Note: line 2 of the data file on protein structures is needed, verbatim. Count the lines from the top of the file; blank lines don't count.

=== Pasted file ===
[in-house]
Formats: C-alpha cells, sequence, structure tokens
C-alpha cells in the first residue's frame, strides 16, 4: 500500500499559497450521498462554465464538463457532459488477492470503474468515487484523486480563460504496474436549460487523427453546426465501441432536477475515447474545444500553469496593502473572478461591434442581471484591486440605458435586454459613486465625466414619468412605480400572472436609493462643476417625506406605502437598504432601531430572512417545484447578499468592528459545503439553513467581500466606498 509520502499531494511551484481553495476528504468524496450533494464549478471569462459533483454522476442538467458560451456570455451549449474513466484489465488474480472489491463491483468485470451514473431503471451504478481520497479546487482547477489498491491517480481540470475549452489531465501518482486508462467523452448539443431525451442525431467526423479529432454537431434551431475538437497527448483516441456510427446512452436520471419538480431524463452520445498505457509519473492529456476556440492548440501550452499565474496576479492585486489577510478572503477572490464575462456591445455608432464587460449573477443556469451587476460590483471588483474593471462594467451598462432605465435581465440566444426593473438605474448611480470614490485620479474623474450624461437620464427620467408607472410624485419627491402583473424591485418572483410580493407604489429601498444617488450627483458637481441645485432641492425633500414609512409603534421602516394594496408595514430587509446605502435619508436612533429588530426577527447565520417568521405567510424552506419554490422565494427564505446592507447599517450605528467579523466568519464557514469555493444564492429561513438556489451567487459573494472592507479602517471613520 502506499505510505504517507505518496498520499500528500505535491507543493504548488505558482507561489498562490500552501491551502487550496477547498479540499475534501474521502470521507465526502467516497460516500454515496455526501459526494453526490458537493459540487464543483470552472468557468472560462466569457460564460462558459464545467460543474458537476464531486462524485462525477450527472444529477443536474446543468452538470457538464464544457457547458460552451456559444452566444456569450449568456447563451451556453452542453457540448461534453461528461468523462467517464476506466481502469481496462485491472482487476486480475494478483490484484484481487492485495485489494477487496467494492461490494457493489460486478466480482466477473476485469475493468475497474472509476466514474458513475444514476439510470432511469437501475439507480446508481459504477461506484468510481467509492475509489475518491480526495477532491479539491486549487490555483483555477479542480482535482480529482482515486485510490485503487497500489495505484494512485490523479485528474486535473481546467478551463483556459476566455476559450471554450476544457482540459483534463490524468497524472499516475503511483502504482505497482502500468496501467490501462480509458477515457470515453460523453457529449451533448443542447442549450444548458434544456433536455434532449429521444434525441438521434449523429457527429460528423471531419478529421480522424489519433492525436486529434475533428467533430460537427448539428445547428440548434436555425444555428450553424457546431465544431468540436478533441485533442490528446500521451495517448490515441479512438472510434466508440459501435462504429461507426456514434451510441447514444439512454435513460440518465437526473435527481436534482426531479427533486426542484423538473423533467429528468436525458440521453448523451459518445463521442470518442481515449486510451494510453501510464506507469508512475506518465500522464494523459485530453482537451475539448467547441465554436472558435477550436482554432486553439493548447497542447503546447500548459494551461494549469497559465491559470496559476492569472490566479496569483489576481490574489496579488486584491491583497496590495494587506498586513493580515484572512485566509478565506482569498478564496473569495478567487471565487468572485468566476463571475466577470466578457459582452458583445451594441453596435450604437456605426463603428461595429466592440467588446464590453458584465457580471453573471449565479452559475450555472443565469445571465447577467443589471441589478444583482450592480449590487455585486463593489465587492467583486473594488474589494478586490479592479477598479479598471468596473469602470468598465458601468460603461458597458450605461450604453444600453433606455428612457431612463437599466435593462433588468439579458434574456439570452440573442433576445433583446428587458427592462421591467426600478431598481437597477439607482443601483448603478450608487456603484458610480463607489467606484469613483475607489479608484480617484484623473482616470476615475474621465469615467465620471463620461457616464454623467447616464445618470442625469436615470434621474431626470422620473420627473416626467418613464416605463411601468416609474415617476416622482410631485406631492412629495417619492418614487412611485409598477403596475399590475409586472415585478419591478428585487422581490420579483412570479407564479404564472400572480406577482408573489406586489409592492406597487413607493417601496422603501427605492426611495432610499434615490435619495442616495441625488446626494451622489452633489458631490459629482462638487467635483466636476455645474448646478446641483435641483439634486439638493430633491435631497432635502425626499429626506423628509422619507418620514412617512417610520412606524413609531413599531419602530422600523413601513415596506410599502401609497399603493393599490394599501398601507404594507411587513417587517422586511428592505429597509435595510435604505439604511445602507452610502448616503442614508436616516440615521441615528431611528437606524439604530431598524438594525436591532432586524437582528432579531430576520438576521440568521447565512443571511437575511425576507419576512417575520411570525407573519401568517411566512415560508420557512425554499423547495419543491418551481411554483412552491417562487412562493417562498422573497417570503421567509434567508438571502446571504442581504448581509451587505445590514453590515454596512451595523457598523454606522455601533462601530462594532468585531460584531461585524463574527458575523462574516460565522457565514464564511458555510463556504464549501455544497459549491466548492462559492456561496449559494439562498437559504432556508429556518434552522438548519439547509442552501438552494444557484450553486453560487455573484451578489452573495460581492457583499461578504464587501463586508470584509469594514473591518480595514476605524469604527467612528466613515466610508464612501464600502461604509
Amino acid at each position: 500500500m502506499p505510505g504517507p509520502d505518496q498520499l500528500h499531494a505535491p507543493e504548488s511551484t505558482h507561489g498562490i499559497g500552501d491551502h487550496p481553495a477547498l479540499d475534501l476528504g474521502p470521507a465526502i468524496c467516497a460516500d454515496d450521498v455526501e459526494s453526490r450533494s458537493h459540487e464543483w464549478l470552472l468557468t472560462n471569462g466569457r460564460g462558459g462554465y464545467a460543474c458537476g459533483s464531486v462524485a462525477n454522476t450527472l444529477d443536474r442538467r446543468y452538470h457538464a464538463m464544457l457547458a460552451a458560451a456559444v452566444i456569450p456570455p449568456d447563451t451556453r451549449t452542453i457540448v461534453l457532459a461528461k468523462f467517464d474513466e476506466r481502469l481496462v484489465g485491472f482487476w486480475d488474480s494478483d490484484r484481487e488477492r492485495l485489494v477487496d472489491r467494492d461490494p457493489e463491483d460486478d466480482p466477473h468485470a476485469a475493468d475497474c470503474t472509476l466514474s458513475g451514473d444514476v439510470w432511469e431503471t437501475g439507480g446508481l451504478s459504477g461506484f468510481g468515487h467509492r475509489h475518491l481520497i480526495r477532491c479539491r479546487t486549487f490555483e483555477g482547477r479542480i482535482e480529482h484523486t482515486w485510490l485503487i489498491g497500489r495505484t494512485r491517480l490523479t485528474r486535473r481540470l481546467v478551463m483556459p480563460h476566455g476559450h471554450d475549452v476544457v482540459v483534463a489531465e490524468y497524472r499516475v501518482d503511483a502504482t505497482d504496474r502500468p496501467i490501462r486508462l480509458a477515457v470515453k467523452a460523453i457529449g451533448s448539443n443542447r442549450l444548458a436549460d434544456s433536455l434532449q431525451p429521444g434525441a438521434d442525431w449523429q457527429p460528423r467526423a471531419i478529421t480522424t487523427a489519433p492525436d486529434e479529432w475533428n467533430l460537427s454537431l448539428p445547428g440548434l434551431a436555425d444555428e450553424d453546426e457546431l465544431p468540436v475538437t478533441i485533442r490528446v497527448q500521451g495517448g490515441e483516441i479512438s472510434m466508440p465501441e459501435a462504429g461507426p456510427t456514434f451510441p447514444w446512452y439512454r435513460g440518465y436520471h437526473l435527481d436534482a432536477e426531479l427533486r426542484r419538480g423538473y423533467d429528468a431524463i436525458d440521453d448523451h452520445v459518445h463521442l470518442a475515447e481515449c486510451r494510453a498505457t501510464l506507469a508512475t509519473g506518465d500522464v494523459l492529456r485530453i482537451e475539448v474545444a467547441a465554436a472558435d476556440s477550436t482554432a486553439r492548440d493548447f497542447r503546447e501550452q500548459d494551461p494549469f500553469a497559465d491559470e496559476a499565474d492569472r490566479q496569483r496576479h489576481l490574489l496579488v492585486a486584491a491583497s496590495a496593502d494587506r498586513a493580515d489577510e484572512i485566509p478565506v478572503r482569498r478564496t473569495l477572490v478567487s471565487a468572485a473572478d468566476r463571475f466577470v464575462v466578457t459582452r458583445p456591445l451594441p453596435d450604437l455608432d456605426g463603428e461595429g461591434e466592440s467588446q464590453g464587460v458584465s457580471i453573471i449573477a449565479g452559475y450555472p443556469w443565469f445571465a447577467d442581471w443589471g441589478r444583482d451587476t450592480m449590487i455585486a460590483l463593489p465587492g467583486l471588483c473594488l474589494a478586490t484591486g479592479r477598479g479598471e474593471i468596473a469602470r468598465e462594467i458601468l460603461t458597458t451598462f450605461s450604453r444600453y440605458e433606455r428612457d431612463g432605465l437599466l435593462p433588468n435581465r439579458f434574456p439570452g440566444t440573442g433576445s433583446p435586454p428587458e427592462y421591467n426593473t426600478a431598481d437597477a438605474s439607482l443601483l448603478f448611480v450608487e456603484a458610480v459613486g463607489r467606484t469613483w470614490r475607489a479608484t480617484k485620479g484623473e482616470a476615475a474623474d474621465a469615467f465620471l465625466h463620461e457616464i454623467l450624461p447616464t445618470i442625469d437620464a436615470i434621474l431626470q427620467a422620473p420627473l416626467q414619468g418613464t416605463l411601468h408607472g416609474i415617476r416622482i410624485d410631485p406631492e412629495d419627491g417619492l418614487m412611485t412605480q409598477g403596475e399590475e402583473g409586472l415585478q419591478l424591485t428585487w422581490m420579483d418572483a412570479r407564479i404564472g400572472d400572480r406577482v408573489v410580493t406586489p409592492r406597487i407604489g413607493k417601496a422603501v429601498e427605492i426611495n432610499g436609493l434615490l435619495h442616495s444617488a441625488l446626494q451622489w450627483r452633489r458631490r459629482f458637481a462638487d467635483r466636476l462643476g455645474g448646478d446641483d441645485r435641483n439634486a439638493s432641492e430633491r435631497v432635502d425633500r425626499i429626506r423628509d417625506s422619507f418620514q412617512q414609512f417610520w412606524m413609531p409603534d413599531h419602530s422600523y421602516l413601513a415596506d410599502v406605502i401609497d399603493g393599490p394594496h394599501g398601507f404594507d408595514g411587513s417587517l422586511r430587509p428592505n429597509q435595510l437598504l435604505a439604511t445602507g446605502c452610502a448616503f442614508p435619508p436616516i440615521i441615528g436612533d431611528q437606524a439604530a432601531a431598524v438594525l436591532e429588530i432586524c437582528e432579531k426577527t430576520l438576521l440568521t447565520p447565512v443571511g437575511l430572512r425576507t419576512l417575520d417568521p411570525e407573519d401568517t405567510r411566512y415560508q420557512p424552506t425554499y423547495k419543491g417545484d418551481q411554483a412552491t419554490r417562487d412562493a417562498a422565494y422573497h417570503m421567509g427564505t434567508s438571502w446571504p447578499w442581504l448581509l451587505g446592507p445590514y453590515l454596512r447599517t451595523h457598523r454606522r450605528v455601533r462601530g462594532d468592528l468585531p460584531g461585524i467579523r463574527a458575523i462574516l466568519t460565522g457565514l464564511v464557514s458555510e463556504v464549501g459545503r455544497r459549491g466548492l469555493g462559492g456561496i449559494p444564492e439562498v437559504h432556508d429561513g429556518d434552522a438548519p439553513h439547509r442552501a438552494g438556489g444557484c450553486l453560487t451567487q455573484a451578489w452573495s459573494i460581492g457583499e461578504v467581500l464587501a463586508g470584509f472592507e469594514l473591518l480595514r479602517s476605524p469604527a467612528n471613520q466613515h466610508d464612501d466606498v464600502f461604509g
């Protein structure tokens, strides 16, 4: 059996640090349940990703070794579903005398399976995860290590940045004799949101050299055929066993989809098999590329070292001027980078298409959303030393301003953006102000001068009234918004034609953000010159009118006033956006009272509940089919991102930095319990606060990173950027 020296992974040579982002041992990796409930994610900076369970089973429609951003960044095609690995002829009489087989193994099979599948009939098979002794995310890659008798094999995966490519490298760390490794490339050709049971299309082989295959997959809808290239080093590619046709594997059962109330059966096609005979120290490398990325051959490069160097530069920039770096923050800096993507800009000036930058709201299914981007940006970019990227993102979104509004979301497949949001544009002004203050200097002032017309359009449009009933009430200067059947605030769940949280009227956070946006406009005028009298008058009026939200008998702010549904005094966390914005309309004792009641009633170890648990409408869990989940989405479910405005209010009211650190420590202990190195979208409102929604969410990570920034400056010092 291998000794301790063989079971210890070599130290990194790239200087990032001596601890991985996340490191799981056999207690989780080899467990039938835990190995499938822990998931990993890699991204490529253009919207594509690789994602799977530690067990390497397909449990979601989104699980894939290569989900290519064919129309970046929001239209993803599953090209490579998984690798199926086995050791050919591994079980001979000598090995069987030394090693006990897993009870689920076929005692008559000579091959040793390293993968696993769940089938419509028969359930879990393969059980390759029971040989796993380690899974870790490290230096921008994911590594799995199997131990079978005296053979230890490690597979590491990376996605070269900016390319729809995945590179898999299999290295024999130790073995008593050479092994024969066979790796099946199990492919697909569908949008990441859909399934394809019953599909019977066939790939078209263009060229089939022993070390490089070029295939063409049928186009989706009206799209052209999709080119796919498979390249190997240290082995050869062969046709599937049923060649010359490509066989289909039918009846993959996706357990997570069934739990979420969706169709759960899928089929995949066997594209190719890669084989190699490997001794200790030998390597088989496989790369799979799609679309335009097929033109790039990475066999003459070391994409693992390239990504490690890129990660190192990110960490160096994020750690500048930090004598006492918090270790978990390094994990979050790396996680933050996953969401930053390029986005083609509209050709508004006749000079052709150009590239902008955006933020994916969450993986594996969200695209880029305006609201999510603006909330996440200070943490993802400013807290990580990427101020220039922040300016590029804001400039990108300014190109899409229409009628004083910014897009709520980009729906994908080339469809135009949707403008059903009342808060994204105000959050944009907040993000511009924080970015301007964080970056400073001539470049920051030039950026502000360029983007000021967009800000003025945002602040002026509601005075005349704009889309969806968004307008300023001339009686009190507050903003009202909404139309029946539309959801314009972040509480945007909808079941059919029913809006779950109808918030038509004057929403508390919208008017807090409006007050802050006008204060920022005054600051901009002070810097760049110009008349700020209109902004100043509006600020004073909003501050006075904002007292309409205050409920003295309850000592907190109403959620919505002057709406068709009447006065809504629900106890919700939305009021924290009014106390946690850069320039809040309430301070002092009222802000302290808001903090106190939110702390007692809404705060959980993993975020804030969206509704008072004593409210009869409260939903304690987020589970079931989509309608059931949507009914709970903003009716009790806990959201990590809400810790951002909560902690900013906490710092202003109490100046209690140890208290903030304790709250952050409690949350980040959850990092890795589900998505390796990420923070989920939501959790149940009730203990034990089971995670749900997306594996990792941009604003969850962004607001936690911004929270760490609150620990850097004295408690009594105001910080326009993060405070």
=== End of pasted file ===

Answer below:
Formats: C-alpha cells, sequence, structure tokens